أَعوذُ بِاللّهِ العَظِيـمِ، وَبِوَجْهِـهِ الكَرِيـمِ وَسُلْطـَانِه القَدِيـمِ، مِنَ الشَّيْـطَانِ الرَّجِـيمِ، [ بِسْـمِ اللّهِ وَالصَّلَاةُ ] [وَالسَّلامُ عَلَى رَسُولِ اللّهِ]، اَللَّهُـمَّ افْتَـحْ لِي أَبْوَابَ رَحْمَتـِكَ.

aAAoothu billahil-AAatheem wabiwajhihil-kareem wasultanihil-qadeem minash-shaytanir-rajeem, [bismil-lah, wassalatu] [wassalamu AAala rasoolil-lah] , allahumma iftah lee abwaba rahmatik.
I take refuge with Allah, The Supreme and with His Noble Face, and His eternal authority from the accursed devil. In the name of Allah, and prayers and peace be upon the Messenger of Allah. O Allah, open the gates of Your mercy for me. Abu Dawud: 4591

Upon Leaving the Mosque


بِسْمِ اللّهِ وَالصَّلاَةُ وَالسَّلاَمُ عَلَى رَسُولِ اللّهِ، اَللَّهُـمَّ إِنِّي أَسْأَلُكَ مِنْ فَضْـلِكَ، اَللَّهُـمَّ اعْصِمْنِـي مِنَ الشَّيْـطَانِ الرَّجِـيمِ.

Bismil-lah wassalatu wassalamu AAala rasoolil-lah, allahumma innee as-aluka min fadlik, allahumma iAAsimnee minash-shaytanir-rajeem.
In the name of Allah, and prayers and peace be upon the Messenger of Allah. O Allah, I ask You from Your favour. O Allah, guard me from the accursed devil. Muslim: 1:494, Ibn Majah: 1:129

In times of Distress

اللّهُـمَّ رَحْمَتَـكَ أَرْجـوفَلا تَكِلـني إِلى نَفْـسي طَـرْفَةَ عَـيْن، وَأَصْلِـحْ لي شَأْنـي كُلَّـه لَا إِلَهَ إِلَّا أنْـت

Allaahumma rahmataka ‘arjoo falaa takilnee ‘ilaa nafsee tarfata ‘aynin, wa ‘aslih lee sha’nee kullahu, laa’ilaaha ‘illaa ‘Anta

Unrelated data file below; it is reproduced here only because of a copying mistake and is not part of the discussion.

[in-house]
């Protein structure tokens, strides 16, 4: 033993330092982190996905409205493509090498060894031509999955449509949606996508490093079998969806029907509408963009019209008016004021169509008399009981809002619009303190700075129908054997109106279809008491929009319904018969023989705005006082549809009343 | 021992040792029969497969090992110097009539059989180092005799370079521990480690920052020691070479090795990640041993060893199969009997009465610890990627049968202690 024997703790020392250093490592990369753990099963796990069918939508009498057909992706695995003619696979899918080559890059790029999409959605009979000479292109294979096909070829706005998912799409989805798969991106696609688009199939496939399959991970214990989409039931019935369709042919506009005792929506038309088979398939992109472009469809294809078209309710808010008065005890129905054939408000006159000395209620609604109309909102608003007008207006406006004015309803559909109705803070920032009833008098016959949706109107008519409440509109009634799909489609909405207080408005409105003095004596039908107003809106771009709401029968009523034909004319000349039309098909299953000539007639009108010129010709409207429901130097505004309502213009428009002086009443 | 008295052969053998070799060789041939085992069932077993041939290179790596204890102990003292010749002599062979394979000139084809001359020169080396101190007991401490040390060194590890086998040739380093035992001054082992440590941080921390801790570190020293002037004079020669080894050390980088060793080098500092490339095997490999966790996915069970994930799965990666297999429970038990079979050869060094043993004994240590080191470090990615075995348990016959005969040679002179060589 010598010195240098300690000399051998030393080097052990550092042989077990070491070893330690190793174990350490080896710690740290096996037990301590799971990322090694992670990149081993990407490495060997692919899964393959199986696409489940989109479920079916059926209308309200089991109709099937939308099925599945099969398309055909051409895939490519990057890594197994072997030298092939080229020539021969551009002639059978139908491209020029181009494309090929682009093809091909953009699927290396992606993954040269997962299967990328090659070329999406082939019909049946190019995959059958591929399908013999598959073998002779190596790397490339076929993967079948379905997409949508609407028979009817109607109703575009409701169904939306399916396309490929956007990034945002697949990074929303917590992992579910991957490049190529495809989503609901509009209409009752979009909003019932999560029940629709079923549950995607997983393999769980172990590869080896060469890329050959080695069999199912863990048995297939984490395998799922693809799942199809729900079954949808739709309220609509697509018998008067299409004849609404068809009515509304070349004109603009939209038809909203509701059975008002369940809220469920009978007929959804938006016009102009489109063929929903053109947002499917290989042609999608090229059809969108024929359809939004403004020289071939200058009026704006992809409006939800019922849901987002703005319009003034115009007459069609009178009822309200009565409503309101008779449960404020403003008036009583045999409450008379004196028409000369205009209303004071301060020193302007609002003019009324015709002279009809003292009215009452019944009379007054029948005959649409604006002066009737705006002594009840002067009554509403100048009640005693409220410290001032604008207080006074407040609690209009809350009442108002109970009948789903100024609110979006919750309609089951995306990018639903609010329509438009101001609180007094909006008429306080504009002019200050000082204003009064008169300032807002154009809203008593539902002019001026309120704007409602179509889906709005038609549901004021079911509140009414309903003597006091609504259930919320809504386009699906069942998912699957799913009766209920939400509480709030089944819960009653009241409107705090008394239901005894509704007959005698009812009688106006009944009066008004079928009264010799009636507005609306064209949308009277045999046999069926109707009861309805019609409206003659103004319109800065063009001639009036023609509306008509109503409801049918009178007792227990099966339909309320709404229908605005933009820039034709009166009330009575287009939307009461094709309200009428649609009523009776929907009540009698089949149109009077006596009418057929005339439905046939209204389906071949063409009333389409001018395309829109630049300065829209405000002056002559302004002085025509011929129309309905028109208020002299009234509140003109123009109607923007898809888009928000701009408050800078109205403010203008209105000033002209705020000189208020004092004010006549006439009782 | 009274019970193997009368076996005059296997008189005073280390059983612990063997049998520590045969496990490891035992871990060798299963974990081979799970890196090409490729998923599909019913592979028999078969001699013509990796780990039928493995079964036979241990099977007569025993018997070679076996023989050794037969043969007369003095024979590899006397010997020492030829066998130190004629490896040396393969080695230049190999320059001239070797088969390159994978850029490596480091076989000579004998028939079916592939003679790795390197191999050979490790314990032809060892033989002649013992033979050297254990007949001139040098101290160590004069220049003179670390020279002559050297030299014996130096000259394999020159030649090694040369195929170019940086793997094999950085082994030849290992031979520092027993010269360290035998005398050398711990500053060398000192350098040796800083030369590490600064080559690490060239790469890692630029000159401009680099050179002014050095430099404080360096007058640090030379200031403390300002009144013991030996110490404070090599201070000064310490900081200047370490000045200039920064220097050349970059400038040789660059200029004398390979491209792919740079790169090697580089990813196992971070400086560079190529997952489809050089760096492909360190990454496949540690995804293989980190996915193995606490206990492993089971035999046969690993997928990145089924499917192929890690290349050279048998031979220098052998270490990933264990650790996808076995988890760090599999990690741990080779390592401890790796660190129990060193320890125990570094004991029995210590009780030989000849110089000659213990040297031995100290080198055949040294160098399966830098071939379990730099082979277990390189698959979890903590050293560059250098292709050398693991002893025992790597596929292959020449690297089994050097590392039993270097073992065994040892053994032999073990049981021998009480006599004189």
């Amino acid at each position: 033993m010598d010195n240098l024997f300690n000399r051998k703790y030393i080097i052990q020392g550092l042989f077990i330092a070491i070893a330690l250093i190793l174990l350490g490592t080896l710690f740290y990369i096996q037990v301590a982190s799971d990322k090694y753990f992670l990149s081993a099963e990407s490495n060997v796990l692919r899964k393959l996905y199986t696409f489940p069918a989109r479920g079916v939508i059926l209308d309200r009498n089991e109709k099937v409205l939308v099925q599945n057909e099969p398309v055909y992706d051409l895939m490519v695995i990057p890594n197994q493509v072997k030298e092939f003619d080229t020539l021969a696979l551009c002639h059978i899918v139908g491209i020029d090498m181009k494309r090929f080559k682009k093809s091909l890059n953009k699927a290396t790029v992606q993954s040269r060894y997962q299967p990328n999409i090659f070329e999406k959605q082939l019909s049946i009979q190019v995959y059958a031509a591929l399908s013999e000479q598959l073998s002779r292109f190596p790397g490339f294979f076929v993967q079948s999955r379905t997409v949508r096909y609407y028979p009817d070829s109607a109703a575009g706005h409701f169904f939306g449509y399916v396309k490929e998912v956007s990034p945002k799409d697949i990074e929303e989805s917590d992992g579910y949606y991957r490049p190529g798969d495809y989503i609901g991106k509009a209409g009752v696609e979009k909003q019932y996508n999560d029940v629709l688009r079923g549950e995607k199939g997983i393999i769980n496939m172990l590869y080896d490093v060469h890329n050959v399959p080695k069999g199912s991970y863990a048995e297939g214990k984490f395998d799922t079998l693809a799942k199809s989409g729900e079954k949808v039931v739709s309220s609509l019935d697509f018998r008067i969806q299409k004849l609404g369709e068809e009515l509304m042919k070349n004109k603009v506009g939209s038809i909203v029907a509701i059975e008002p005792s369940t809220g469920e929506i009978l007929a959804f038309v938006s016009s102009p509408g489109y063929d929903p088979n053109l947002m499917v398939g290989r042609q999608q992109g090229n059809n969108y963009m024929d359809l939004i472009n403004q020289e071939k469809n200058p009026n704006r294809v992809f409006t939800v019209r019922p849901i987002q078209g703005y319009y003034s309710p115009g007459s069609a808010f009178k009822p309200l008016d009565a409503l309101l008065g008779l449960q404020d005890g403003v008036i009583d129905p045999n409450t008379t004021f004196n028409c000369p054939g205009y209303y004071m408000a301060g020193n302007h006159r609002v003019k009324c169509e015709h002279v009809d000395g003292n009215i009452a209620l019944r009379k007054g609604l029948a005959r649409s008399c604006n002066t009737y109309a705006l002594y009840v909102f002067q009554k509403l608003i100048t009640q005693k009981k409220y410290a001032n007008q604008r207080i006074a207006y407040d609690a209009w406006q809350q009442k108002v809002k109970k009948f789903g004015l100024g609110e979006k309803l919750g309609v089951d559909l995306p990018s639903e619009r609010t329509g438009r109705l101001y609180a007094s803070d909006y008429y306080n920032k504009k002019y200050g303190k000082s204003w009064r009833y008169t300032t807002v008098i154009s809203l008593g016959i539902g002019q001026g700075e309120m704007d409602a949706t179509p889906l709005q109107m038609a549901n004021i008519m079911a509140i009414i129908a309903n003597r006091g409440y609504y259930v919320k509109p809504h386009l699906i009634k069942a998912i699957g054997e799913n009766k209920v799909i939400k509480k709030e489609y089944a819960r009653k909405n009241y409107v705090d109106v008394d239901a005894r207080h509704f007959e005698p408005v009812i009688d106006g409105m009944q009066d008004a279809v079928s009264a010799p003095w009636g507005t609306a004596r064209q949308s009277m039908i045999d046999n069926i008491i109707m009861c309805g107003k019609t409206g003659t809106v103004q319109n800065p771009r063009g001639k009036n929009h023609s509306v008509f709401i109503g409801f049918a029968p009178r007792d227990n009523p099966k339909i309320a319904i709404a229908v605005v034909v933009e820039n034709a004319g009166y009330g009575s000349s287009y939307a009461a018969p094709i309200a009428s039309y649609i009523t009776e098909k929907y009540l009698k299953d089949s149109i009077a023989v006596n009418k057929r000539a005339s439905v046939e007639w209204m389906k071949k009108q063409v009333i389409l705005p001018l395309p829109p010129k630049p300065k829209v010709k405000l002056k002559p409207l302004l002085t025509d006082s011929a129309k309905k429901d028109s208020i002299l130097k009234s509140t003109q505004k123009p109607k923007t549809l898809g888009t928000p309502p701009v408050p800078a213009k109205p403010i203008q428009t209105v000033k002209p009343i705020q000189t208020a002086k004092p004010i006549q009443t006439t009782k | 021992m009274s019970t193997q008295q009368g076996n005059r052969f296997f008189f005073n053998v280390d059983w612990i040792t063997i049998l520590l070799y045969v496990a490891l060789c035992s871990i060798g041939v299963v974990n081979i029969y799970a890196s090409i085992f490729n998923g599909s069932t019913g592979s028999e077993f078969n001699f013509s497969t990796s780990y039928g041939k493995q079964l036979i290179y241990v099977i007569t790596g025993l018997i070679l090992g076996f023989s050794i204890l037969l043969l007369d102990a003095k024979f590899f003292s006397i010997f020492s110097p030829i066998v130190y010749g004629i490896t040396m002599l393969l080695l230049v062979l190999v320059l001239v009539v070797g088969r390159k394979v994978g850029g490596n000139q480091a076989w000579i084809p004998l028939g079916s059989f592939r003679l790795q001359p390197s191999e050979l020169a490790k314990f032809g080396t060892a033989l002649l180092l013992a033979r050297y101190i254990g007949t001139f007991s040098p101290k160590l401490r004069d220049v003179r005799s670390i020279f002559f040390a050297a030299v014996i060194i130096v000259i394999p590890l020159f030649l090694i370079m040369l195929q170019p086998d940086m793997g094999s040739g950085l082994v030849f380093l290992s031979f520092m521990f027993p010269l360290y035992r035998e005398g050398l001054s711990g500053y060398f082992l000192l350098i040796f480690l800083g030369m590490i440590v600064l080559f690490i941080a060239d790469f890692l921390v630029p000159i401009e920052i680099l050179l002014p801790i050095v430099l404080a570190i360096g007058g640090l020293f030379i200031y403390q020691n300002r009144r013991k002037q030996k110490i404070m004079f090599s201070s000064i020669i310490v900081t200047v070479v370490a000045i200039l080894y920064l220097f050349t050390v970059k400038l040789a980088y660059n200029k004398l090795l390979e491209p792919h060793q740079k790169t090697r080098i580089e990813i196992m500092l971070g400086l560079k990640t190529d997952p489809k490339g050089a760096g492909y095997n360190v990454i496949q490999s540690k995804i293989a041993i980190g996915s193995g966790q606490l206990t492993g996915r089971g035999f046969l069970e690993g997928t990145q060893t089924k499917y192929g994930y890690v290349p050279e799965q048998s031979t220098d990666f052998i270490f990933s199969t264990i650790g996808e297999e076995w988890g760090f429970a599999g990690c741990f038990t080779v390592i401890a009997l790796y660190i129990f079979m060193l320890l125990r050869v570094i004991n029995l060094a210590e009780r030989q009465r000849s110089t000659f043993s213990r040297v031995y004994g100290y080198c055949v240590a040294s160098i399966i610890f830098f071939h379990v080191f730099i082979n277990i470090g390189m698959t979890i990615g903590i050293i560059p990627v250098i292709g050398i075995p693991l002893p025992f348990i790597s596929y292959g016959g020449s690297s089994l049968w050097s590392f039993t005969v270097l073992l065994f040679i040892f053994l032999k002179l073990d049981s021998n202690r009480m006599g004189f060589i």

O Allah, I hope for Your mercy. Do not leave me to myself even for the blinking of an eye (i.e. a moment). Correct all of my affairs for me. There is none worthy of worship but You. Abu Dawud: 5090

To keep us practising Muslims

رَبَّنَآ ءَامَنَّا بِمَآ أَنزَلۡتَ وَٱتَّبَعۡنَا ٱلرَّسُولَ فَٱكۡتُبۡنَا مَعَ ٱلشَّٰهِدِينَ

Rabbana amanna bima anzalta wattaba ‘nar-Rusula fak-tubna ma’ash-Shahideen
Our Lord! We believe in what Thou hast revealed, and we follow the Messenger. Then write us down among those who bear witness. Surah Al-Imran – 3:53

Ramadan Duas



For the Ramadan Moon Sighting


اللَّهُمَّ أَهْلِلْهُ عَلَيْنَا بِالْيُمْنِ وَالإِيمَانِ وَالسَّلاَمَةِ وَالإِسْلاَمِ رَبِّي وَرَبُّكَ اللَّهُ

Allahumma ahlilhu `alainā bil-yumni wal-iman, was-salamati wal-Islam, rabbi wa rabbuk Allah
O Allah, bring it over us with blessing and faith, and security and Islam. My Lord and your Lord is Allah. Tirmidhi: 3451

For Breaking Fast – Iftar Dua

اللَّهُمَّ لَكَ صُمْتُ وَعَلَى رِزْقِكَ أَفْطَرْتُ

Allahumma inni laka sumtu wa ala rizq-ika-aftartu
O Allah! For You I have fasted and upon your provision, I have broken my fast. Abu Dawud: 2358

When someone provides you Iftar

أَفْطَرَ عِنْدَكُمُ الصَّائِمُونَ وَأَكَلَ طَعَامَكُمُ الأَبْرَارُ وَصَلَّتْ عَلَيْكُمُ الْمَلاَئِكَةُ

Aftara ‘indakumus-saimun, wa akala ta’amakumul-abrar, wa sallat ‘alaikumul- mala’ikah
May the fasting (men) break their fast with you, and the pious eat your food, and the angels pray for blessing on you. Ibn Majah: 1747

Laylatul Qadr Dua

اللَّهُمَّ إِنَّكَ عَفُوٌّ كَرِيمٌ تُحِبُّ الْعَفْوَ فَاعْفُ عَنِّي

Allahumma innaka Afuwwun tuhibbul `afwa fa`fu `annee
O Allah, indeed You are Pardoning, You love to pardon, so pardon me. Tirmidhi: 3513

Respecting Elders:

In Islam, elders are highly respected for their wisdom, experience, and contributions to society. It is essential to address them with kindness and reverence, using polite language and gestures.
When in the presence of elders, it’s customary to give them precedence in seating arrangements, allowing them to speak first, and offering assistance whenever needed.
Seeking advice and guidance from elders is encouraged, as they often possess valuable insights derived from years of experience.


Kindness to Others: